Very shortly after our return to the resort, Dave and his wife, Kitti returned and suggested we work out the finances first. At some point in this discussion, I asked Dave how much water the tug was pumping out each day and he replied over 50 gallons per week/ten gallons per day. The true amount proved to be a fraction of that. He then described the phone calls he had made to the EPA and the Coast Guard and how worried he was that the vessel might sink at his dock if towed. Again, I was puzzled why he would first be anxious to have the vessel leave and then anxious that it might be towed. From this time on, it became increasingly clear that the Baxters were actually thwarting my efforts to remove the tug and lumber. During our “tea negotiations” Mr. Baxter made a curious comment about knowing Lynda’s father back in California and how their families went “way back.” This comment curiously cropped up in another similar case I investigated involving another boat tied up at Baxter’s Boat Works and in which there is also a lawsuit ongoing.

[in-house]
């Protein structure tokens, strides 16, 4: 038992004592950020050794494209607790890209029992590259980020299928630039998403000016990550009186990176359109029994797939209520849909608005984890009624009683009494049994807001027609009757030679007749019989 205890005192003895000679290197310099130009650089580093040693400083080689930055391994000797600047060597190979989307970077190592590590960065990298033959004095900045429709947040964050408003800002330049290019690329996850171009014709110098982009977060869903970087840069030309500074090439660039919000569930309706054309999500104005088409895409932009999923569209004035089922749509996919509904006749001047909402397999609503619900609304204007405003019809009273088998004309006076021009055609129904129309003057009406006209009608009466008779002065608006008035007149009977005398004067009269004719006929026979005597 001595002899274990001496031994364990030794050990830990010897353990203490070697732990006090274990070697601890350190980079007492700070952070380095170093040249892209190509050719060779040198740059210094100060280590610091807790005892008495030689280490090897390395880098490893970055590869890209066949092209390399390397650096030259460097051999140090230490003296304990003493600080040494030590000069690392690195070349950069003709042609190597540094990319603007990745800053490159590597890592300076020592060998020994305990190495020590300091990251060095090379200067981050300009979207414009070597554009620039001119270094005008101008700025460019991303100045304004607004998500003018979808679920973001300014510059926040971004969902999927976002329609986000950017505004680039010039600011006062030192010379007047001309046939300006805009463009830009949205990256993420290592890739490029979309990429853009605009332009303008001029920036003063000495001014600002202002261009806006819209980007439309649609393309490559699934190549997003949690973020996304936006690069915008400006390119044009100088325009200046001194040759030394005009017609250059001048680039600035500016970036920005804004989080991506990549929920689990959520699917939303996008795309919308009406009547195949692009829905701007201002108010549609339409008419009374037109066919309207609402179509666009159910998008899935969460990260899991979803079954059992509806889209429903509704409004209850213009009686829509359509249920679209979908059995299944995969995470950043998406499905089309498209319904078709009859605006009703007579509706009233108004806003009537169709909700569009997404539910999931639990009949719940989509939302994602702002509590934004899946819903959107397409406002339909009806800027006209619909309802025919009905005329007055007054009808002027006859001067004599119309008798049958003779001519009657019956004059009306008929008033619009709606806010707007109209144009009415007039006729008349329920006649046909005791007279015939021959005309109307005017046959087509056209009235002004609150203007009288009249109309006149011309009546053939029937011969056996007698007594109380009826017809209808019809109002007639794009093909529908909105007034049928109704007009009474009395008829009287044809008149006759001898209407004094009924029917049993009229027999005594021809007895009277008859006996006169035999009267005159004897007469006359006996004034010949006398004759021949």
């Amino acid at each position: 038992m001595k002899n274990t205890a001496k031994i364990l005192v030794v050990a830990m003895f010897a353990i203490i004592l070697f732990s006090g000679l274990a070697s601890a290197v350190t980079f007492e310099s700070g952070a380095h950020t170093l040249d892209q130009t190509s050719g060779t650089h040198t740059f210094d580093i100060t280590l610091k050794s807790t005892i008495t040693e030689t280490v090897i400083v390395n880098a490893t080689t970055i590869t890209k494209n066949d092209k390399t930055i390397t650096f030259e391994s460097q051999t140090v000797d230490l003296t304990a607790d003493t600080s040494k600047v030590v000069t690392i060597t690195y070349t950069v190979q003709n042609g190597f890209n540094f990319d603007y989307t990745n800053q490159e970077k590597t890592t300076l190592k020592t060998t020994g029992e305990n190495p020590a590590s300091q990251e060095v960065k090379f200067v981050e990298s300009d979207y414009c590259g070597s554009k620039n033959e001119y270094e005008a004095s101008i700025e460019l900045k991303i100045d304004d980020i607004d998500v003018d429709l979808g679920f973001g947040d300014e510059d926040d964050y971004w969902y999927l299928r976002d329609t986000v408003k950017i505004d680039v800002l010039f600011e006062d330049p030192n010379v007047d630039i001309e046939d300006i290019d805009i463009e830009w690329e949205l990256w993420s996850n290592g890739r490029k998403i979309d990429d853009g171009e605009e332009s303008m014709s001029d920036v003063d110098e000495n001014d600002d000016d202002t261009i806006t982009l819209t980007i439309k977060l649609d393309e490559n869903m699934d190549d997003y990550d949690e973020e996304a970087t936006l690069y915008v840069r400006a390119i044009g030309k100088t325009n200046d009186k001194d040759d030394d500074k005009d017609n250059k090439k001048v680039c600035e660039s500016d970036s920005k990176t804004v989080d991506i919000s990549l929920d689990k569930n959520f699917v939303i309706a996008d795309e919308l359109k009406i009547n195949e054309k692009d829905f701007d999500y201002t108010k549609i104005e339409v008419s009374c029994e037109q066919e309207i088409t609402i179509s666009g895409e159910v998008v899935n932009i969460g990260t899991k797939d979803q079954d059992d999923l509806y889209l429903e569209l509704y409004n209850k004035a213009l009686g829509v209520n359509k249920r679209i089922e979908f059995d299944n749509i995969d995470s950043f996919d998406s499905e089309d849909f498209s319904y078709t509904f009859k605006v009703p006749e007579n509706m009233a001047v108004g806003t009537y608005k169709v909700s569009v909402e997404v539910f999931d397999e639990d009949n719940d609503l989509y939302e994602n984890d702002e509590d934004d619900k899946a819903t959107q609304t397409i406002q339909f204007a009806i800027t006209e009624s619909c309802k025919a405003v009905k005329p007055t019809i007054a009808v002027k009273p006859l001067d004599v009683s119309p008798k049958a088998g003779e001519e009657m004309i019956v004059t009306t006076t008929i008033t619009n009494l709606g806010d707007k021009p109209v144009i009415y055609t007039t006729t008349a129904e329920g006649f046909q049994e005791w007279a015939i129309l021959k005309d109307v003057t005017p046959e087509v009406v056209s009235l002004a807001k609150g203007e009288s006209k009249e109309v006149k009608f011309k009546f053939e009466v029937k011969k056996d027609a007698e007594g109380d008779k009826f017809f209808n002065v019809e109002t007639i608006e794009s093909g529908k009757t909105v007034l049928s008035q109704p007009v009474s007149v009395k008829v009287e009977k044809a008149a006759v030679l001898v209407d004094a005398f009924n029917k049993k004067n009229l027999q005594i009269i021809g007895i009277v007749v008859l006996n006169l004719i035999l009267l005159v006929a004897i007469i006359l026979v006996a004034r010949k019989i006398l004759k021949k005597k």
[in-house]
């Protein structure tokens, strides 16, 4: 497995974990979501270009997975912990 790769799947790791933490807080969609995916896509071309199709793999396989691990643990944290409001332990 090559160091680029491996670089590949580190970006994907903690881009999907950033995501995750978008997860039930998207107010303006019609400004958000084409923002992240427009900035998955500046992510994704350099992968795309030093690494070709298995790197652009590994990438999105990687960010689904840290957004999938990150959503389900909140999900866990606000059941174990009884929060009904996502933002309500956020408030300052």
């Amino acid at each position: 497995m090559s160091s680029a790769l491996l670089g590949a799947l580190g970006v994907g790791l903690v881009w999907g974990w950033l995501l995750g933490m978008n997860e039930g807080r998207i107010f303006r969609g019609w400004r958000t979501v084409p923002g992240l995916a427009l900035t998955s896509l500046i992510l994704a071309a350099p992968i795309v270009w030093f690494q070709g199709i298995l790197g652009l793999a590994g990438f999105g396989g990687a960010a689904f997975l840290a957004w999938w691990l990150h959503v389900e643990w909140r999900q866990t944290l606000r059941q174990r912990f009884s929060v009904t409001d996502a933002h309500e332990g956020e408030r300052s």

I then showed Dave and Kitti (who then told us she was a corporate attorney) the faxed copy of the bill of sale and purchase and sale agreement and told them that we intended to tow the vessel the next morning. Kitti immediately acknowledged that they indeed could not prevent us from taking the vessel but that they would hold the lumber and machinery until their bills were paid. We then began negotiating the money for past moorage/storage, which Baxter claimed at that time (October 27th) to be in the approximate sum of $9000. He then produced a letter dated October 4, 1994 showing the tenfold increase in moorage/storage. It alluded to the earlier letter dated August 15th which he did not produce for us. I asked him if he had a copy I could have and he gave me that one with an original signature. I claimed that $2725 per month for the past two months was exorbitant and would not stand in court. I then offered to split the difference between the approximate $4000 that was due (calculating his own figures through the next day) and the approximate $9000 he was seeking and offered him the sum of $7000 by personal check. (Minutes earlier they had agreed to take my personal check.) Kitti immediately refused saying that we wouldn’t get a stick of lumber unless the entire $9144 was paid, their calculations through the end of the month of October. I reminded them that it was only the 27th and we had trucks coming to pick up the lumber the next day at noon and therefore we would owe them only $8784, (subtracting three days).